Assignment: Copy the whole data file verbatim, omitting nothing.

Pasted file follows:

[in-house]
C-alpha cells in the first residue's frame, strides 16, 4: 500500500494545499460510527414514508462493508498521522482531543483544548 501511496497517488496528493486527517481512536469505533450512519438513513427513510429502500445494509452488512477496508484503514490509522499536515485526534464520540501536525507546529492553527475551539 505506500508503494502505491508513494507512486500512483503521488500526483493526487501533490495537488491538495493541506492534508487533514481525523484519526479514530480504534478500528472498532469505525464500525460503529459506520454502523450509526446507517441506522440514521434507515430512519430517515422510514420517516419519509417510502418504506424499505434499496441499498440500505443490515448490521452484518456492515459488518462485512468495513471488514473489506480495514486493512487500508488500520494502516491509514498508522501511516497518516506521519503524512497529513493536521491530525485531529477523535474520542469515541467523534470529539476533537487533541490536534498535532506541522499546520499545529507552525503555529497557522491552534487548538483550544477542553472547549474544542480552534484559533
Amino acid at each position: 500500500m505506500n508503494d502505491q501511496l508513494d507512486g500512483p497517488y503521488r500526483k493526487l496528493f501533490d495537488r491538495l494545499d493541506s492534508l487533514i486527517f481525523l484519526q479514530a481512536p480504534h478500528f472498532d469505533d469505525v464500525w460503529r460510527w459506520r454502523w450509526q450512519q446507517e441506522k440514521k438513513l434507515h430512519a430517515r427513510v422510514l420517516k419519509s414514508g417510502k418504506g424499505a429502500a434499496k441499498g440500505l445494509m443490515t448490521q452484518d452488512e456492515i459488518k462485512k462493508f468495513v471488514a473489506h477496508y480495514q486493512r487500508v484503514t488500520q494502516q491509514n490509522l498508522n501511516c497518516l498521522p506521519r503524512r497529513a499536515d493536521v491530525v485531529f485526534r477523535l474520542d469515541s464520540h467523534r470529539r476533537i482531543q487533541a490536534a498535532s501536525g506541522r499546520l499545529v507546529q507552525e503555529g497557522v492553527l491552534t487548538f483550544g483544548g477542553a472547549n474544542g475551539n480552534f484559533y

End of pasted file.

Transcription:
[in-house]
C-alpha cells in the first residue's frame, strides 16, 4: 500500500494545499460510527414514508462493508498521522482531543483544548 501511496497517488496528493486527517481512536469505533450512519438513513427513510429502500445494509452488512477496508484503514490509522499536515485526534464520540501536525507546529492553527475551539 505506500508503494502505491508513494507512486500512483503521488500526483493526487501533490495537488491538495493541506492534508487533514481525523484519526479514530480504534478500528472498532469505525464500525460503529459506520454502523450509526446507517441506522440514521434507515430512519430517515422510514420517516419519509417510502418504506424499505434499496441499498440500505443490515448490521452484518456492515459488518462485512468495513471488514473489506480495514486493512487500508488500520494502516491509514498508522501511516497518516506521519503524512497529513493536521491530525485531529477523535474520542469515541467523534470529539476533537487533541490536534498535532506541522499546520499545529507552525503555529497557522491552534487548538483550544477542553472547549474544542480552534484559533
Amino acid at each position: 500500500m505506500n508503494d502505491q501511496l508513494d507512486g500512483p497517488y503521488r500526483k493526487l496528493f501533490d495537488r491538495l494545499d493541506s492534508l487533514i486527517f481525523l484519526q479514530a481512536p480504534h478500528f472498532d469505533d469505525v464500525w460503529r460510527w459506520r454502523w450509526q450512519q446507517e441506522k440514521k438513513l434507515h430512519a430517515r427513510v422510514l420517516k419519509s414514508g417510502k418504506g424499505a429502500a434499496k441499498g440500505l445494509m443490515t448490521q452484518d452488512e456492515i459488518k462485512k462493508f468495513v471488514a473489506h477496508y480495514q486493512r487500508v484503514t488500520q494502516q491509514n490509522l498508522n501511516c497518516l498521522p506521519r503524512r497529513a499536515d493536521v491530525v485531529f485526534r477523535l474520542d469515541s464520540h467523534r470529539r476533537i482531543q487533541a490536534a498535532s501536525g506541522r499546520l499545529v507546529q507552525e503555529g497557522v492553527l491552534t487548538f483550544g483544548g477542553a472547549n474544542g475551539n480552534f484559533y